I make this bread using a stand mixer (trusty Kitchenaid) with a dough hook, as it’s particularly sticky and difficult to handle.
Pour the hot water over the rye flour, mix together, cover with a shower cap or damp tea towel, and leave to autolyse for 4 hours.
Add the leaven, treacle and salt.
Mix/knead for 10 minutes.
Cover and leave to proof for 4 hours.
Heavily flour a material-lined banneton basket.
Tip your dough out, squash it all together and pop it into the banneton with the help of a dough-scraper.
Cover the basket and leave it to proof for another 4 hours.
Preheat your oven and baking stone or dutch oven if using, to 250°C.
Bake at 180°C for 1 hour.
Remove your bread and leave it to cool on a wire rack.
This bread will improve in flavour if given a couple of days to mature.
All of a sudden we’re in November and it’s time to start letting ourselves dream about Christmas, even though the global pandemic has everyone rather worried about just how the festive season is going to pan out. At least this is one thing you can control and look forward to enjoying.
The Black Cake is a traditional Christmas treat in Guyana. To ensure this Caribbean fruit cake is rich, moist and delicious, it needs plenty of time to develop and mature. The best time to start making yours is in the first week of November.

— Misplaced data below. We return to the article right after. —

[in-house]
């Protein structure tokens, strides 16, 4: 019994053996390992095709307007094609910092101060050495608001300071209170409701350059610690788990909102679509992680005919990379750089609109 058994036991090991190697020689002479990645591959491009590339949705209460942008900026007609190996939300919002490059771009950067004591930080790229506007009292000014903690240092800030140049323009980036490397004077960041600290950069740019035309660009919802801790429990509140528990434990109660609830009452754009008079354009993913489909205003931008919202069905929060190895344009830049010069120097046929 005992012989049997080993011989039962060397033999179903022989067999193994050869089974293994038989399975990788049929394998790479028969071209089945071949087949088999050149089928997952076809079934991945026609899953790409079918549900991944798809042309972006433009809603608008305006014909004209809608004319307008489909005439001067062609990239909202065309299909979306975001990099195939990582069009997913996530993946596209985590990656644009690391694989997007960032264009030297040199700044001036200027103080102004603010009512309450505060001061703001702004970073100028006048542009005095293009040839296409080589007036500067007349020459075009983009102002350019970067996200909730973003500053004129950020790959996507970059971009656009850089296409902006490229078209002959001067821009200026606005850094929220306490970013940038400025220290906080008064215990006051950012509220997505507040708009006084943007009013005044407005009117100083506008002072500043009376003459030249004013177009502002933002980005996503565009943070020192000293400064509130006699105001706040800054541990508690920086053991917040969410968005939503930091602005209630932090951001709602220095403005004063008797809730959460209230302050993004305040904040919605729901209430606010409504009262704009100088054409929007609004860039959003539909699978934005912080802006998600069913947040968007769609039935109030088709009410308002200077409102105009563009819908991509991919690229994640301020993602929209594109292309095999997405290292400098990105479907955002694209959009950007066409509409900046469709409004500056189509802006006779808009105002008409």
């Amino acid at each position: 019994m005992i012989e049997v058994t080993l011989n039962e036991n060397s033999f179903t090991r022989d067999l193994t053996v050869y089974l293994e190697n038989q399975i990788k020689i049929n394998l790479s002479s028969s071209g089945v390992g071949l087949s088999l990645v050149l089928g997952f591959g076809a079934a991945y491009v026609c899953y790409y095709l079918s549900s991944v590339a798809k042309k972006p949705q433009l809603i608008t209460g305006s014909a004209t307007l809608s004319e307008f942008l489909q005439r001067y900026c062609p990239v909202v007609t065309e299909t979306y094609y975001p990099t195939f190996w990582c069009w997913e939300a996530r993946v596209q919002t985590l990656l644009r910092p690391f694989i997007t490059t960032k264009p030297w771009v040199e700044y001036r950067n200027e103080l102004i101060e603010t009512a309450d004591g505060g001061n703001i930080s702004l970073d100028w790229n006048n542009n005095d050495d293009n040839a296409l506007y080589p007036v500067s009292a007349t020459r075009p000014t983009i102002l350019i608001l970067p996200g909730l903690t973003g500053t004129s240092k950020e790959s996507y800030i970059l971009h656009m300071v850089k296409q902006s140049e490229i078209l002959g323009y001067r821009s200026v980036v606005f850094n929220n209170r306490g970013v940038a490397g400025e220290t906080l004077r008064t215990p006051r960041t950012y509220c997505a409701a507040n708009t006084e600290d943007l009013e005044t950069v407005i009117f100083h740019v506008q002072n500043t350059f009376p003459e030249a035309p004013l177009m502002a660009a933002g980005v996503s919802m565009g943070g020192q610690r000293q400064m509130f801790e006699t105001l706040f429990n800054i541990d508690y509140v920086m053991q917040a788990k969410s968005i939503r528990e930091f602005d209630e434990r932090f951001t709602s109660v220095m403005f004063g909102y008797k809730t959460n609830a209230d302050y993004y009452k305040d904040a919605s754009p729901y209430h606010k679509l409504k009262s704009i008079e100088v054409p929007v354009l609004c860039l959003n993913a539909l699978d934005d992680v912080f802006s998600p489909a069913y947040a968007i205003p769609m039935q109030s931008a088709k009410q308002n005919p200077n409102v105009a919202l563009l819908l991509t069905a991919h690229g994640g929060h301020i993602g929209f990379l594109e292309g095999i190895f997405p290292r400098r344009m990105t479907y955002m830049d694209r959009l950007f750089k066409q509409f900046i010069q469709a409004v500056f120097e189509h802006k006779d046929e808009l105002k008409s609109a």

700g mixed fruit
50g mixed peel
100g Brazil nuts
300ml dark rum (plus extra for feeding/drinking)
225g Demerara sugar
225g unsalted butter
6 tbsp black treacle
225g plain flour
½ tsp baking powder
1 tbsp mixed spice (blend of cinnamon, allspice and nutmeg)
1. Preheat your oven to 150°C.
2. Briefly blitz the mixed fruit, peel and nuts in a food processor.
3. Transfer the mix to a bowl and pour over 150ml of rum, cover and leave overnight to soak.
4. Line a 20cm square cake tin.
5. Cream together the butter and sugar until fluffy and pale, and then add in the eggs one at a time.
6. Stir in the treacle and the soaked fruit mix.
7. Sift in the flour, spice and baking powder, folding through until you have an even consistency.
8. Pour the mixture into the tin and bake for 2 hours.
9. Before the cake cools completely, poke holes into the top with a skewer and pour over 150ml of rum.
10. Once cool, store the cake in an airtight container.
11. Feed your cake occasionally (weekly) by pouring over more rum.
12. Before Christmas, finish the cake in the traditional way by adding a thick layer of marzipan, dried tropical fruits and nuts, and an apricot glaze. Alternatively, you can brush the cake with an apricot glaze and then layer with marzipan and royal icing as shown below.